instaCHARGE 5200mAh Portable Chargers

What’s the word on the street about these? Anyone used it yet?

And does it work with Apple, specifically iPhone 5s?

no information on the amp output, and for $30 plus shipping you can do much better.

Just an FYI… http://www.youtube.com/watch?v=_o7G8MnTNgI

5200 mAh = 5.2 amps for one hour

5200 mAh is a statement about the amount of charge it holds, not the current it can deliver. USB3.1 only supports up to 1.8 A (http://www.usb.org/developers/docs/, sec. 5.6.2.4). Though nicer chargers push this to 2 or 2.1 A, cheaper ones will only put out a fraction of that (0.5-1 A).

Here is an explanation of charging capacity on a portable charger using mostly made up statistics and math and a very rudimentary concept of how this works based on reading postings in previous woots:

To find out how many charges it will give your device, check out the specs for your device to find out the mAH charge your battery holds, then check out reviews of the portable charger to see how efficient it charges. Depending on the quality of charger, it could lose anywhere from an extra 10-50% of its juice during the transfer process in internal electronics. (As a note, I make up most of my percentages rather than doing real research)

So if your device has a battery that holds 2000mAh but the uses an extra 25% power in the charging process, it uses 2500mAh to charge your device once. In this example, this charger would be able to charge your device twice on the go, which is helpful on long trips. I have a different brand charger that I use on plane trips(yes it goes through security checkpoints), but I have to say the recharge is much less efficient if you are running your device while charging. For best results, power down while using your portable charger. You will also want to check out the amp requirement for chargers if you want to charge a tablet. I have heard some tablets require special amp connections in order to recharge, and most portable chargers will not help.

As a second note, most phone batteries don’t get much bigger than 2000 mAh so unless there is some incredibly inefficient circuitry in there, it will fully charge most phones twice. Iphone batteries tend to be smaller, and as long as your charger cable plugs into USB, you should be set with this charger. If you want more charges than that, you need to start considering portability vs weight, as heavier batteries in the charger make them less pocket-portable.

Yes this should have enough to charge say an iPhone, or whatever, probably twice. The reason the amperage output is important is how fast it will charge and what it will charge. For example, an iPad needs 2.1 amps coming out to really charge efficiently. Otherwise the charge will be extremely slow and can reduce the usefulness of a charger like this. You don’t want to have to keep the battery connected the whole time you use it as that would be inconvenient. Most phone use 1 amp or less and almost every charger is set to output enough amperage to charge them quickly, but you definitely want something that can output at least 2 amps if you are using an iPad or another device that requires higher amperage to charge.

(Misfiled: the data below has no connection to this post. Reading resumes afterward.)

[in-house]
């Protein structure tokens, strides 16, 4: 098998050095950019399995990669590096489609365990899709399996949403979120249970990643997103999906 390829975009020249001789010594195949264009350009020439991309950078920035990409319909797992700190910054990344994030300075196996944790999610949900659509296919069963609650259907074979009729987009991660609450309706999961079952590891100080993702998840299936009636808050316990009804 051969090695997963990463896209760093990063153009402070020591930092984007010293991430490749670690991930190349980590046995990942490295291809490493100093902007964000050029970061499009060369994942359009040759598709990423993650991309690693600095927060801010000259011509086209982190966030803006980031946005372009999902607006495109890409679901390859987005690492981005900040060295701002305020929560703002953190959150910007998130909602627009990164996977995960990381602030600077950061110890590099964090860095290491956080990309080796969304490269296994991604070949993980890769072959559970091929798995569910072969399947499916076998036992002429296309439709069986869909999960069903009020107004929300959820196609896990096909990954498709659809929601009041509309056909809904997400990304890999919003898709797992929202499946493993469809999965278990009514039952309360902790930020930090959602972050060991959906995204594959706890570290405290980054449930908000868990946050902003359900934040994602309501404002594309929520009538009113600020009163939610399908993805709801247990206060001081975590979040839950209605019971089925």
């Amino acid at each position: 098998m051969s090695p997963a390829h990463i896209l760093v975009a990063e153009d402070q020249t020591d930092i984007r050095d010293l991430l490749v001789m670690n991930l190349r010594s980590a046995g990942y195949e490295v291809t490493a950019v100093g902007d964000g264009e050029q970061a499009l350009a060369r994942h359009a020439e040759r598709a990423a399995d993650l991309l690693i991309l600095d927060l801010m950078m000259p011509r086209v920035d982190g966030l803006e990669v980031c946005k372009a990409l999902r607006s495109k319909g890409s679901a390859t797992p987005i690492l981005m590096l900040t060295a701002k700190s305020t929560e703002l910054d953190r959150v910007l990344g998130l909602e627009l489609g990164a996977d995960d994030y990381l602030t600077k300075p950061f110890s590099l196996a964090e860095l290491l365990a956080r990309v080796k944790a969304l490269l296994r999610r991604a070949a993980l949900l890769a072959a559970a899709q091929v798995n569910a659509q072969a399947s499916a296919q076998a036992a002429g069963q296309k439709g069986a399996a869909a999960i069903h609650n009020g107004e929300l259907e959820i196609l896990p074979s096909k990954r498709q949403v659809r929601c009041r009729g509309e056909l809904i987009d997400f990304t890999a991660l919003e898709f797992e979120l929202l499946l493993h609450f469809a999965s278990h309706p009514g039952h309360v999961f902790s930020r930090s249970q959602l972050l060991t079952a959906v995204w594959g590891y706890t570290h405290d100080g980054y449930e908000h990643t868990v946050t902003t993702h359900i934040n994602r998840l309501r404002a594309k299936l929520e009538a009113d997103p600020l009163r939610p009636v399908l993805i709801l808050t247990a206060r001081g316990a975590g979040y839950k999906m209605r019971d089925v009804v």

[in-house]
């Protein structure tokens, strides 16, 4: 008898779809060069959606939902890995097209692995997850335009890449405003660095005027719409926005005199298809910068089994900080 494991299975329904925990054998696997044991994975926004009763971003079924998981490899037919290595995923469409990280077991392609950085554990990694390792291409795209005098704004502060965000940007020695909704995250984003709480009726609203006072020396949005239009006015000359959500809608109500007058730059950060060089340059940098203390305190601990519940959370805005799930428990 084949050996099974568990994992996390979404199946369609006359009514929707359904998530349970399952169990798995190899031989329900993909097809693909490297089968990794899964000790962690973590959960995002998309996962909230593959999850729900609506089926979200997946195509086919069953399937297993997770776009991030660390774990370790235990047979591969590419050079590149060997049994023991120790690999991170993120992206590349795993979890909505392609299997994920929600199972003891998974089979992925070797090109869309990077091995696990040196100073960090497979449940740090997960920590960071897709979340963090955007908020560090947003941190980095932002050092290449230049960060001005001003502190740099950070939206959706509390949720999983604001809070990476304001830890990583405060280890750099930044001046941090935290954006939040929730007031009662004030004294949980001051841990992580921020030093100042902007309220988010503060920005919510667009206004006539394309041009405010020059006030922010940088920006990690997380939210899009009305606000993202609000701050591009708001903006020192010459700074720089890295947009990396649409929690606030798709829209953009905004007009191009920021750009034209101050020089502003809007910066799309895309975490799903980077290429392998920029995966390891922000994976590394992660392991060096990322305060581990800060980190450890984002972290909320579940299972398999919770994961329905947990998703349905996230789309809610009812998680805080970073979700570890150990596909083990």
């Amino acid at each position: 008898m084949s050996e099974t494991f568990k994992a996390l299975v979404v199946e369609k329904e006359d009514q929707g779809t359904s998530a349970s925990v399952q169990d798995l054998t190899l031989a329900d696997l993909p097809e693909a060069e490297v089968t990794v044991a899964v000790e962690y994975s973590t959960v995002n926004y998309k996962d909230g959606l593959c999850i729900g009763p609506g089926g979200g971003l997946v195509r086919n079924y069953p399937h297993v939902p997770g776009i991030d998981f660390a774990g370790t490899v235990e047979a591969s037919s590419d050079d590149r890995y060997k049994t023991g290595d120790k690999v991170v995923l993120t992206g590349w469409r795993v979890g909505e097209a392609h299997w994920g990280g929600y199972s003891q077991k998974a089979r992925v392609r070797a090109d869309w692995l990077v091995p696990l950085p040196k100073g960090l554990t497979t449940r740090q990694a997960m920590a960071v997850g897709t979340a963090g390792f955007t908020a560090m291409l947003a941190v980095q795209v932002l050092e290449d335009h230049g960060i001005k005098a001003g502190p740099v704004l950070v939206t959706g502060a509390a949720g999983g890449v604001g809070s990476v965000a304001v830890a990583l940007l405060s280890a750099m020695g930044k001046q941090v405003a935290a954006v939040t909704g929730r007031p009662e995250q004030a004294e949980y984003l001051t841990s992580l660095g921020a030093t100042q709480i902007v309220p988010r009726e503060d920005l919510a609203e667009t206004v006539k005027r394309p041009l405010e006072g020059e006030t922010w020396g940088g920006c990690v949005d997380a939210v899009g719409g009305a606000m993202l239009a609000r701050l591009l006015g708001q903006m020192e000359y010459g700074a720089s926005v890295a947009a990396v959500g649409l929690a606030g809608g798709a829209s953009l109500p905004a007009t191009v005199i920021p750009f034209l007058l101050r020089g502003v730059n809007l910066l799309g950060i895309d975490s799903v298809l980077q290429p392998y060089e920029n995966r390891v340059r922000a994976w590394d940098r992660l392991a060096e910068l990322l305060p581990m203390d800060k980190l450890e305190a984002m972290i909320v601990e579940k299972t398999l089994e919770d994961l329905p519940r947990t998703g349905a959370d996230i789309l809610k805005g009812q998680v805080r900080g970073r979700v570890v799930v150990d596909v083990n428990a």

I’m glad you’re admitting to making up the efficiency numbers, because you’re way off. The majority of quality chargers these days (flyback, not ringing choke) run >95% efficiency, and the charging circuits inside phones run >98%. These devices would have a boost converter to go from the 3.7V-4.2V battery to a tad over 5V for the USB connection, and those now run 95-96% efficient.

If your phone regularly gets hot during charging, ditch the charger (probably a cheap chinese ringing choke) and get something different – your battery will thank you. If you paid less than $10, you probably have garbage.

There are a few reasons why these portable chargers are inefficient: First off, charging takes time. During this time, your phone or tablet still uses energy. Part of your charge powers the phone. If your phone lasts 12 hours and takes two hours to charge, then it uses 16% of its capacity during charging. Secondly, the manufacturers simply lie. I had an Anker “12,000 mAh” here briefly, and was surprised that it could barely charge my Droid Maxx (3500mAh battery) twice. I cracked open the case and found two balanced 4,000 mAh cells inside. That’s 8,000, not 12,000 (and instant return for false advertising).

Has anyone noticed a drain in the unit? I had it in my bag fully charged for 2 days and now it is on 25%.

If you recharge the unit and are unable to find a solution, please email into support@woot.com and let them know.

Your product should still have a 1 Year instaCHARGE Warranty and Support should be able to help find a resolve to the issue.

Run away from these! I ordered 2, and received one cracked and the other not functioning–right out of the envelope!

Here’s Woot’s response to my support query:

"We’re sorry your item isn’t working properly. However, this item is covered by a warranty through the manufacturer. Please contact instaCharge for information on repair/replacement options. Please let us know if you have any issues resolving this with them directly.

Woot Member Services,
Rich"

I’ve had no response from Caltronics/instaCharge.

Bad product, compounded by the worst customer service I’ve had in years from Woot.

oh gosh. thanks

Well dont hold your breath for customer support…they do not help quickly at all. I purchased this for my daughter in early March and it came broken . I have made five phone calls to and still have no help. I just want to return it for a refund or a new working unit. Would never purchase from this company again!

I’m sorry for the problems. Please email support@woot.com for assistance. Include your Woot username and order number for faster service.

Explain everything you’ve tried and let’s see if they have some options.